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QBID question

#1 User is offline   vgarla 

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Posted 2010-July-10, 13:49

Opponents bid 2 suits, my partner pases and I qbid one of their suits. Is it natural or somethingelse? We are playing SAYC.
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#2 User is offline   ONEferBRID 

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Posted 2010-July-10, 14:05

Michaels when Opps have bid 2 suits :

( 1C ) - p - ( 1D ) - ??

2C! = Michaels ( LHO suit ... or the suit BEHIND you )
2D = natural ( RHO suit... or the suit in FRONT of you )
Don Stenmark ( TWOferBRIDGE )
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#3 User is offline   dburn 

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Posted 2010-July-10, 14:32

ONEferBRID, on Jul 10 2010, 03:05 PM, said:

Michaels when Opps have bid 2 suits :

( 1C ) - p - ( 1D ) - ??

2C! = Michaels ( LHO suit ... or the suit BEHIND you )
2D = natural ( RHO suit... or the suit in FRONT of you )

Always struck me as a bit illogical, that. After all, LHO might not have clubs, whereas RHO certainly has diamonds (indeed, playing the Walsh style that has become increasingly popular, the chances are that he has quite a lot of diamonds).

Myself, I prefer to play that if an opponent bids a suit he might not have, then I have it when I bid it. If on the other hand an opponent bids a suit he certainly has, then I don't have it when I bid it.
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#4 User is offline   Siegmund 

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Posted 2010-July-10, 16:16

Without discussion, I would assume a bid of either suit is natural.

With discussion, I might feel otherwise about a major bid on my left. I would be unhappy to be forced into any agreement that always made one of the two actions Michaels. With double, 1NT, and 2NT already available I don't feel much need for a fourth artificial bid.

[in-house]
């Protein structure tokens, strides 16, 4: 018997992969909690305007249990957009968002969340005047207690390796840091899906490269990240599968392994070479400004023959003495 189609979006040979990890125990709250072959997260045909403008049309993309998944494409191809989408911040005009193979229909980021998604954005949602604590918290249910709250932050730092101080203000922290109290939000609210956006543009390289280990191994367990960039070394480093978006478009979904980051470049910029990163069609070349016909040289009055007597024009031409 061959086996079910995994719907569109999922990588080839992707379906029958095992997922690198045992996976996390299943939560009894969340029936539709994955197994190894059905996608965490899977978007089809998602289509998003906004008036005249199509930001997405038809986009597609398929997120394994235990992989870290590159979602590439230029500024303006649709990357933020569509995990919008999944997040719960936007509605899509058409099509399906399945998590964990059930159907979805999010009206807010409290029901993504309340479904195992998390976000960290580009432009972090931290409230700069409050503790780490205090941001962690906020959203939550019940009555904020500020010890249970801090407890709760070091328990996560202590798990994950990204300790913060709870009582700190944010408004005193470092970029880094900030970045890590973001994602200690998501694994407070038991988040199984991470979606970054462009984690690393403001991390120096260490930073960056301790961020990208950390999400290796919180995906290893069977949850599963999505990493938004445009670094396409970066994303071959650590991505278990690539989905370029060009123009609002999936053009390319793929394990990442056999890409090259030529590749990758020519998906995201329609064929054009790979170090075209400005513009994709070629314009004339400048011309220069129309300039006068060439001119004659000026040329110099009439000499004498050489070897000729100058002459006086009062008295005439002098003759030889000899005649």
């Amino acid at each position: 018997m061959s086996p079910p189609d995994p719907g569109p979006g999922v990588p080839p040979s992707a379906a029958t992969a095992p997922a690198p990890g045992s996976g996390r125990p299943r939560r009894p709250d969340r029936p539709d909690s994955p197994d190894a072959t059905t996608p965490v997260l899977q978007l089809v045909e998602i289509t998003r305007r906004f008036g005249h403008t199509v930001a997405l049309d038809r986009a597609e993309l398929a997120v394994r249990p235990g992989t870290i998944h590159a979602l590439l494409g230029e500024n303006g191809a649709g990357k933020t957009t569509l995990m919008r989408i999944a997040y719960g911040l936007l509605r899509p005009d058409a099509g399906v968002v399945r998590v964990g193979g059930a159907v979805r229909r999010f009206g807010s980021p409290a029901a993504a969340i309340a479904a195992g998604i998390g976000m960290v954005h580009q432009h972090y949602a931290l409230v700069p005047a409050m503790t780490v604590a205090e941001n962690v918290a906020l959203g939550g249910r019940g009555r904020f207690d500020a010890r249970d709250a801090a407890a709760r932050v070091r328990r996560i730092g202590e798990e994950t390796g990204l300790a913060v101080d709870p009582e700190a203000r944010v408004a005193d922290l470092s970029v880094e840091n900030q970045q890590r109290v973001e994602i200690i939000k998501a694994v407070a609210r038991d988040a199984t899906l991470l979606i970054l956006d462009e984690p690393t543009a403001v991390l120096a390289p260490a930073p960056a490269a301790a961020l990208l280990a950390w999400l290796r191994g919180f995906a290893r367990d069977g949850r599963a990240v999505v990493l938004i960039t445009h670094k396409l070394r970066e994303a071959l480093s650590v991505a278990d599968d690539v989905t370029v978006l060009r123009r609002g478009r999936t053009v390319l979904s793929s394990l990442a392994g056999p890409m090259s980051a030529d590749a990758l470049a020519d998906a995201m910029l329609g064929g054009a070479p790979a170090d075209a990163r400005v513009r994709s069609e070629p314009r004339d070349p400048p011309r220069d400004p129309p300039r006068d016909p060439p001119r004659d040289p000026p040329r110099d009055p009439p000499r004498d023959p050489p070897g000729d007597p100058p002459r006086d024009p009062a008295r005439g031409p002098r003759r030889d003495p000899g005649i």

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#5 User is offline   pooltuna 

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Posted 2010-July-10, 16:38

dburn, on Jul 10 2010, 03:32 PM, said:

ONEferBRID, on Jul 10 2010, 03:05 PM, said:

Michaels when Opps have bid 2 suits :

( 1C ) - p - ( 1D ) - ??

2C! = Michaels ( LHO suit ... or the suit BEHIND you )
2D  = natural ( RHO suit... or the suit in FRONT of you )

Always struck me as a bit illogical, that. After all, LHO might not have clubs, whereas RHO certainly has diamonds (indeed, playing the Walsh style that has become increasingly popular, the chances are that he has quite a lot of diamonds).

Myself, I prefer to play that if an opponent bids a suit he might not have, then I have it when I bid it. If on the other hand an opponent bids a suit he certainly has, then I don't have it when I bid it.

what I thought but with more detail :)
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#6 User is offline   ONEferBRID 

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Posted 2010-July-10, 17:28

Well, try these on for size:

1)    ( 1C ) - p - ( 1S ) - 2C! = Michaels ... too weak to DBL.
Others may claim that it is a natural Cl suit but look at the next one:

2)    ( 1C ) - p - ( 1S ) - 2S = natural ... you want to have the Major to bid naturally.

Looking at both sequences and you want to have only one cue bid as Michaels and the other as natural, ask yourself this question:
"Do you want to play in a "natural suit" where there is purported length in front of you ( RHO) or behind you ( LHO ) ? "
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#7 User is offline   Bbradley62 

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Posted 2010-July-10, 17:39

ONEferBRID, on Jul 10 2010, 07:28 PM, said:

...ask yourself this question:
"Do you  want to play in a "natural suit" where there is purported length in front of you ( RHO)  or behind you ( LHO ) ? "

complete silliness...